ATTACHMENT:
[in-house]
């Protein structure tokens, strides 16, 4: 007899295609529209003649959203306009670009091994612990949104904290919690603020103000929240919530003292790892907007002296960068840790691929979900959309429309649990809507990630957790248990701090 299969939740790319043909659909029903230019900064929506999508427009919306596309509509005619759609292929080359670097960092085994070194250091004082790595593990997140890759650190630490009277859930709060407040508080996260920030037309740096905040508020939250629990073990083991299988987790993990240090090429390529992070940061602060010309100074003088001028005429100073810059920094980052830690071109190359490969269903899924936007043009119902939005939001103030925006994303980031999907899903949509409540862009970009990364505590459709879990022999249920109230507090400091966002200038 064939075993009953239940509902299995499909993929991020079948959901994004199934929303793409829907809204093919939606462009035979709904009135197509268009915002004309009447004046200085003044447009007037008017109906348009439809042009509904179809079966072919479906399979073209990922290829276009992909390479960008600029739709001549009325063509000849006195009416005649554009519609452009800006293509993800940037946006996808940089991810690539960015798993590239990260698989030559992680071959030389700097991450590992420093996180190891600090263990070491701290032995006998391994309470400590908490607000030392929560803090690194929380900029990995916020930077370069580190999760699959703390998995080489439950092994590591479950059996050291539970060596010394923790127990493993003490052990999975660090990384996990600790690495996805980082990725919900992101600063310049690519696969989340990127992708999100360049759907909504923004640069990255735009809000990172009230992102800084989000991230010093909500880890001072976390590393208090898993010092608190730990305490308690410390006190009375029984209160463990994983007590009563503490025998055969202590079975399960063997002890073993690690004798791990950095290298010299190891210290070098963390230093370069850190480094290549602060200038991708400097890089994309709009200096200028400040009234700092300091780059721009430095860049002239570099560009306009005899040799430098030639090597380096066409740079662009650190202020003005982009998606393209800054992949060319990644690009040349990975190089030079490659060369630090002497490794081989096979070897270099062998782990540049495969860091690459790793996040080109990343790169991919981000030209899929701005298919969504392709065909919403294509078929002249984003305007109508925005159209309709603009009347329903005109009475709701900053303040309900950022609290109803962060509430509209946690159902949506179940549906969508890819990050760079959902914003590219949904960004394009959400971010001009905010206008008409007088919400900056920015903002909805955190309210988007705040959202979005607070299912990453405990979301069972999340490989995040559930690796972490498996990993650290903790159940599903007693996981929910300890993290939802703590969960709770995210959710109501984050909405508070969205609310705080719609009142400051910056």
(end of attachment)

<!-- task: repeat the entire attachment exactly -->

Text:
[in-house]
């Protein structure tokens, strides 16, 4: 007899295609529209003649959203306009670009091994612990949104904290919690603020103000929240919530003292790892907007002296960068840790691929979900959309429309649990809507990630957790248990701090 299969939740790319043909659909029903230019900064929506999508427009919306596309509509005619759609292929080359670097960092085994070194250091004082790595593990997140890759650190630490009277859930709060407040508080996260920030037309740096905040508020939250629990073990083991299988987790993990240090090429390529992070940061602060010309100074003088001028005429100073810059920094980052830690071109190359490969269903899924936007043009119902939005939001103030925006994303980031999907899903949509409540862009970009990364505590459709879990022999249920109230507090400091966002200038 064939075993009953239940509902299995499909993929991020079948959901994004199934929303793409829907809204093919939606462009035979709904009135197509268009915002004309009447004046200085003044447009007037008017109906348009439809042009509904179809079966072919479906399979073209990922290829276009992909390479960008600029739709001549009325063509000849006195009416005649554009519609452009800006293509993800940037946006996808940089991810690539960015798993590239990260698989030559992680071959030389700097991450590992420093996180190891600090263990070491701290032995006998391994309470400590908490607000030392929560803090690194929380900029990995916020930077370069580190999760699959703390998995080489439950092994590591479950059996050291539970060596010394923790127990493993003490052990999975660090990384996990600790690495996805980082990725919900992101600063310049690519696969989340990127992708999100360049759907909504923004640069990255735009809000990172009230992102800084989000991230010093909500880890001072976390590393208090898993010092608190730990305490308690410390006190009375029984209160463990994983007590009563503490025998055969202590079975399960063997002890073993690690004798791990950095290298010299190891210290070098963390230093370069850190480094290549602060200038991708400097890089994309709009200096200028400040009234700092300091780059721009430095860049002239570099560009306009005899040799430098030639090597380096066409740079662009650190202020003005982009998606393209800054992949060319990644690009040349990975190089030079490659060369630090002497490794081989096979070897270099062998782990540049495969860091690459790793996040080109990343790169991919981000030209899929701005298919969504392709065909919403294509078929002249984003305007109508925005159209309709603009009347329903005109009475709701900053303040309900950022609290109803962060509430509209946690159902949506179940549906969508890819990050760079959902914003590219949904960004394009959400971010001009905010206008008409007088919400900056920015903002909805955190309210988007705040959202979005607070299912990453405990979301069972999340490989995040559930690796972490498996990993650290903790159940599903007693996981929910300890993290939802703590969960709770995210959710109501984050909405508070969205609310705080719609009142400051910056």